Purpose of Review: This review highlights recent findings about the known DNA repair machinery, its impact on chromosomal translocation mechanisms and their relevance to leukemia in the clinic. Recent Findings: Chromosomal translocations regulate the behavior of leukemia. They not only predict outcome but they define therapy. There is a great deal of knowledge on the products of leukemic translocations, yet little is known about the mechanism by which those translocations occur. Given the large number of DNA double-strand breaks that occur during normal progression through the cell cycle, especially from V(D)J recombination, stalled replication forks or failed decatenation, it is surprising that leukemogenic translocations do not occur more frequently. Fortunately, hematopoietic cells have sophisticated repair mechanisms to suppress such translocations. When these defenses fail leukemia becomes far more common, as seen in inherited deficiencies of DNA repair. Analyzing translocation sequences in cellular and animal models, and in human leukemias, has yielded new insights into the mechanisms of leukemogenic translocations. Summary: New data from animal models suggest a two hit origin of leukemic translocations, where there must be both a defect in DNA double-strand break repair and a subsequent failure of cell cycle arrest for leukemogenesis.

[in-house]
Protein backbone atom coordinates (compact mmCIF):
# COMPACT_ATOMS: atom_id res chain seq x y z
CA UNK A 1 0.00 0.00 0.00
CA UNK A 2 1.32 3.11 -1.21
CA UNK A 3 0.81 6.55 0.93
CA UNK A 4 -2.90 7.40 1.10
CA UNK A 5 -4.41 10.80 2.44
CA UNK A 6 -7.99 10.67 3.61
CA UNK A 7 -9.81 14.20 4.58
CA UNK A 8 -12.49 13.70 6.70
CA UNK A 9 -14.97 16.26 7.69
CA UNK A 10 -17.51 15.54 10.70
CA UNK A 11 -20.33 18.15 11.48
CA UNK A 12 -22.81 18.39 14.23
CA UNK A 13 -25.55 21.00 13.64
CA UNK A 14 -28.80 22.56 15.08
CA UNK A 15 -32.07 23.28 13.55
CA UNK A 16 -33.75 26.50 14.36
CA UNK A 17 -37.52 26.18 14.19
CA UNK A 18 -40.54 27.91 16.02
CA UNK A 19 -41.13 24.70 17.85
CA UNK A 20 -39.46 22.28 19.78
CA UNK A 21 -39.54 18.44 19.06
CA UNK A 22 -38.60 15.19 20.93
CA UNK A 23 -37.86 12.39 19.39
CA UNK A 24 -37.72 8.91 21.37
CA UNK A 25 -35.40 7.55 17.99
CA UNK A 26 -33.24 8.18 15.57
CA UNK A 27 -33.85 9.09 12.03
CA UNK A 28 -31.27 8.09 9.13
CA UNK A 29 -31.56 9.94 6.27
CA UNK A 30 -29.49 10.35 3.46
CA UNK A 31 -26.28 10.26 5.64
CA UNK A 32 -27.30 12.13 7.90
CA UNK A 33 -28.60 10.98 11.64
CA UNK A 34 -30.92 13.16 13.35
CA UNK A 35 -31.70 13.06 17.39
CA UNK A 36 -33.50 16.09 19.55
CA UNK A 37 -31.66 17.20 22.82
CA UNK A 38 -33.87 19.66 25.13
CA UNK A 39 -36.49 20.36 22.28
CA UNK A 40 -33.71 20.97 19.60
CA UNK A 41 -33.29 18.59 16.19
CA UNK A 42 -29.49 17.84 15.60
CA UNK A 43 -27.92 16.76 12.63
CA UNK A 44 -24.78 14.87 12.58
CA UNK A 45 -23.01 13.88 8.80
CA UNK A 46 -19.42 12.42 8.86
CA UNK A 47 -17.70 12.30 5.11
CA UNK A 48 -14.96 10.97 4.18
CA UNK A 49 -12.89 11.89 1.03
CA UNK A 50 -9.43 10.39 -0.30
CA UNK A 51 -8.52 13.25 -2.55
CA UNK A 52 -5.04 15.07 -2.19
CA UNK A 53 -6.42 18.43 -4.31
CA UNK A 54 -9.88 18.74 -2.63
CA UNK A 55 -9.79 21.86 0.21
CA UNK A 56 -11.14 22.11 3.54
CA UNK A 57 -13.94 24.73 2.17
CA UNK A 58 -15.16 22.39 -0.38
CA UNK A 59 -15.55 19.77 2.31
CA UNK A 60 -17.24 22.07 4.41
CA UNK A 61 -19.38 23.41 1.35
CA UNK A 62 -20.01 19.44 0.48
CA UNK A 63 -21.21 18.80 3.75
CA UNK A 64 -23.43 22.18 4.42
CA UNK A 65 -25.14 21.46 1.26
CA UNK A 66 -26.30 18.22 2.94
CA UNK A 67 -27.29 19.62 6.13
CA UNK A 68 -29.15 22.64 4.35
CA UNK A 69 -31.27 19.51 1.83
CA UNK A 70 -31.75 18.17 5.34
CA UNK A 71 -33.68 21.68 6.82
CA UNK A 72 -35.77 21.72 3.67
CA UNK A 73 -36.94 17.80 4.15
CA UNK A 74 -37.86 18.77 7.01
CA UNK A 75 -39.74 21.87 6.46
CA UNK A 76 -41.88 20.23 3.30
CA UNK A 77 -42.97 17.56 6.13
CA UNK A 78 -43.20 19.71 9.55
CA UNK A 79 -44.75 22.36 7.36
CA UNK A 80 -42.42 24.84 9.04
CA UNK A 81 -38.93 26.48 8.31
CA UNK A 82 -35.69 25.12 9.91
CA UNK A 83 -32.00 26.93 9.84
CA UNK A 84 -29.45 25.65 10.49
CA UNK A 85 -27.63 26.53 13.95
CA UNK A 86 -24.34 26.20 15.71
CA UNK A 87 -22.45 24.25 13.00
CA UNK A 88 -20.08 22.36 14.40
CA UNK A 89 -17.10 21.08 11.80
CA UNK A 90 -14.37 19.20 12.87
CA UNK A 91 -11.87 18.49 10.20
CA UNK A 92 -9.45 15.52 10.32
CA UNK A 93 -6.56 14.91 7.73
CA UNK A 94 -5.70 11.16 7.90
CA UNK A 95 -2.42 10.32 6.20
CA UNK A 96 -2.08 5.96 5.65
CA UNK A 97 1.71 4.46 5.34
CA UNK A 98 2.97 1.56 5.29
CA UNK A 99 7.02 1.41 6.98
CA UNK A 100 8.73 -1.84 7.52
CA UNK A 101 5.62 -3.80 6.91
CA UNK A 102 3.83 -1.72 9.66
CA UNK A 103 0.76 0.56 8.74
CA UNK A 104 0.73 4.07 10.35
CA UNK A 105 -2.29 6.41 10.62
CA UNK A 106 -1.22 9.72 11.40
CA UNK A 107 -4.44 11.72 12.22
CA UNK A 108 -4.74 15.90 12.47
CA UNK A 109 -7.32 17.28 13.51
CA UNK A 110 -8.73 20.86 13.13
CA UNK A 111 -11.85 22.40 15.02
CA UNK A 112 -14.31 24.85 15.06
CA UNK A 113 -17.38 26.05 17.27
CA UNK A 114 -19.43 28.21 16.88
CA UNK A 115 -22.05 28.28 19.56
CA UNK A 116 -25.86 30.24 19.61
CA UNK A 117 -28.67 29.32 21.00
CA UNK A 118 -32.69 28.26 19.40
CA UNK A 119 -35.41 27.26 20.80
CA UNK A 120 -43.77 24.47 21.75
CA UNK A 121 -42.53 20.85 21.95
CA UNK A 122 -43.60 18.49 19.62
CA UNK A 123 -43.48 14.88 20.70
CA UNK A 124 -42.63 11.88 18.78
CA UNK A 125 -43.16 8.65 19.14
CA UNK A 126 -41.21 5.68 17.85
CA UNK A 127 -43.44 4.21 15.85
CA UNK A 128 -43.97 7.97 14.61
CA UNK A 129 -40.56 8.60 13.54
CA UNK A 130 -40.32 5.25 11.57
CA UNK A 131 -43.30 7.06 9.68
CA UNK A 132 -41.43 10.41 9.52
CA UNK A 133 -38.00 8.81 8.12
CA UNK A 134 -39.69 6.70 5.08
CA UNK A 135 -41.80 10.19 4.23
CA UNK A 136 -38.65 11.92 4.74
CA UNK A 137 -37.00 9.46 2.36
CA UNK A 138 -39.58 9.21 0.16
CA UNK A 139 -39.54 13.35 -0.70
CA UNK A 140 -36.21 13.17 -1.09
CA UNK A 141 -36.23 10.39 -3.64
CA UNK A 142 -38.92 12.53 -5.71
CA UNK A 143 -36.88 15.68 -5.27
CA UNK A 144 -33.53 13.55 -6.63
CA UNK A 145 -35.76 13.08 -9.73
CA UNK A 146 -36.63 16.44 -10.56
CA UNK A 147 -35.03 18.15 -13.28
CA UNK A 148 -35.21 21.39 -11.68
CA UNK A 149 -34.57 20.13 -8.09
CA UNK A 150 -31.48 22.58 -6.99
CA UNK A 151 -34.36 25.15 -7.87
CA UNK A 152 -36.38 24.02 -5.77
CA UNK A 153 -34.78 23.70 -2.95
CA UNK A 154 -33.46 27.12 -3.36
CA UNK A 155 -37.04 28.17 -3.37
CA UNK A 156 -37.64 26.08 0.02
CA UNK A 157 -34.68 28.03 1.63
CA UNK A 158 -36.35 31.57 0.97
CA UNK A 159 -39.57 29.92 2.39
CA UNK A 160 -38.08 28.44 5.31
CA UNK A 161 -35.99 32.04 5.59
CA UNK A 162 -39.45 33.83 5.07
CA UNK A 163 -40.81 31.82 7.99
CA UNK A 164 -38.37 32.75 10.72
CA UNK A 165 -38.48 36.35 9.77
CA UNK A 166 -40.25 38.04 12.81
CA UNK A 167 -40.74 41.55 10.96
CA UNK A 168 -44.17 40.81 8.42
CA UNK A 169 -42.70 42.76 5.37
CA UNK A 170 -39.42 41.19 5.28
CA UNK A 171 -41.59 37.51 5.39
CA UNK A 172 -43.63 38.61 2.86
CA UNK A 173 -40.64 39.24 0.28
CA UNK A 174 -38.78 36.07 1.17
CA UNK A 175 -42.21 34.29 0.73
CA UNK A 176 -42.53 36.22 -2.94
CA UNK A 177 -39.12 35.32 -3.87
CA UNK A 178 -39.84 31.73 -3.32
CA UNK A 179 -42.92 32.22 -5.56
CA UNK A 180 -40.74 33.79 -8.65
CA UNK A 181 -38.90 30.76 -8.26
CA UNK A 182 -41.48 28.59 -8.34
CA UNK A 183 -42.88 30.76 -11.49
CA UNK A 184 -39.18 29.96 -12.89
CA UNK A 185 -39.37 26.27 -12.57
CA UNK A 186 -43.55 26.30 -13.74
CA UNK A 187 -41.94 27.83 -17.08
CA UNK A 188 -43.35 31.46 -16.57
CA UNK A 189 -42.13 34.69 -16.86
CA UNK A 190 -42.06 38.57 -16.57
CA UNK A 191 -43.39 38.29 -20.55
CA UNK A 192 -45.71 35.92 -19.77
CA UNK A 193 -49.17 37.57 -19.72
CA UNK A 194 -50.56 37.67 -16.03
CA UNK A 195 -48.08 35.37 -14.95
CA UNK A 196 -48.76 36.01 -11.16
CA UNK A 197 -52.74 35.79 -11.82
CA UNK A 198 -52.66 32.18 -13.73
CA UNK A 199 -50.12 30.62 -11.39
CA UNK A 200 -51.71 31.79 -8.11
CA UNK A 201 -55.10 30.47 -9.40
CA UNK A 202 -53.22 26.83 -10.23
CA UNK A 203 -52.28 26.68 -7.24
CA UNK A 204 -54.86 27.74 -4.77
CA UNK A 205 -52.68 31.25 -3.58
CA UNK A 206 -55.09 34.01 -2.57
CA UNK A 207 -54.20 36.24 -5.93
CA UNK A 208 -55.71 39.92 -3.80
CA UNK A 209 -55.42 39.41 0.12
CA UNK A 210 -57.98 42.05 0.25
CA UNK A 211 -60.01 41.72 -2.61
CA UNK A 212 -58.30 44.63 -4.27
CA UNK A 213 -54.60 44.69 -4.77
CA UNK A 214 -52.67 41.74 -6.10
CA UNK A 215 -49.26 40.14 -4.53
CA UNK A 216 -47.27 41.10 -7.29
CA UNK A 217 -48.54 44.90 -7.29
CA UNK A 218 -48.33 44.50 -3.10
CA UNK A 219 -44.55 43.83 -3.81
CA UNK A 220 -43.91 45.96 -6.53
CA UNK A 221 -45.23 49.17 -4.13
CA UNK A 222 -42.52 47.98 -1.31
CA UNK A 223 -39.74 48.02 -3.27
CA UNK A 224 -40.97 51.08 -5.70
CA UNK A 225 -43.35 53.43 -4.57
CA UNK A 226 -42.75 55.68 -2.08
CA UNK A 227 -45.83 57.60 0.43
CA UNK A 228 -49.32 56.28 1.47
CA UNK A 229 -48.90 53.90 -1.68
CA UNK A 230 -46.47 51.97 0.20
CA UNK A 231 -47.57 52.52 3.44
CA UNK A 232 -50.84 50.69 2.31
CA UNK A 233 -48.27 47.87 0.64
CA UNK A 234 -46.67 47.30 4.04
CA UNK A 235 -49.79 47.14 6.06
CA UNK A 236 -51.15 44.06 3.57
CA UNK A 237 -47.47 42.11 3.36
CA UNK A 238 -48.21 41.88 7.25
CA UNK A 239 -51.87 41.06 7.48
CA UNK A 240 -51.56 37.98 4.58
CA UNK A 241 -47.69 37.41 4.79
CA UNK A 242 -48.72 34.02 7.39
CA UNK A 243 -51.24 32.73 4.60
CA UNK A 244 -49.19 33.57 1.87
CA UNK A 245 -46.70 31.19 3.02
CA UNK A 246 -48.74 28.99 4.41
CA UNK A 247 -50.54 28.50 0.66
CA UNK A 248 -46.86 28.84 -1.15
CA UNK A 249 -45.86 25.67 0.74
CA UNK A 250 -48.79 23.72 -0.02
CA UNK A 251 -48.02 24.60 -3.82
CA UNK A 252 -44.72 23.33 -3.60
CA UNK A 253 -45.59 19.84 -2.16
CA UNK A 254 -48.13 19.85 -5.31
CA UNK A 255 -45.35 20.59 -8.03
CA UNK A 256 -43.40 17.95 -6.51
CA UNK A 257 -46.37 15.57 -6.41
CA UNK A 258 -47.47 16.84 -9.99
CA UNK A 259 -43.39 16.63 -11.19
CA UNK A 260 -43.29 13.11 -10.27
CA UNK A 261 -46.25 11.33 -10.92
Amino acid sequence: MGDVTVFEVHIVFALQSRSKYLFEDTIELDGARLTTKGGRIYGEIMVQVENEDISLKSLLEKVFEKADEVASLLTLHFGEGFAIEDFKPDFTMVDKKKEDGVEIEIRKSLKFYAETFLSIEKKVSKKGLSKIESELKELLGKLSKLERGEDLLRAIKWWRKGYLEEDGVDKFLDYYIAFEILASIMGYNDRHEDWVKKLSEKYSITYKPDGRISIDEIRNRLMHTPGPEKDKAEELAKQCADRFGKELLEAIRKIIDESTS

- Chromosomal translocations
- DNA double-strand break repair
- Nonhomologous endjoining
- V(D)J recombination
ASJC Scopus subject areas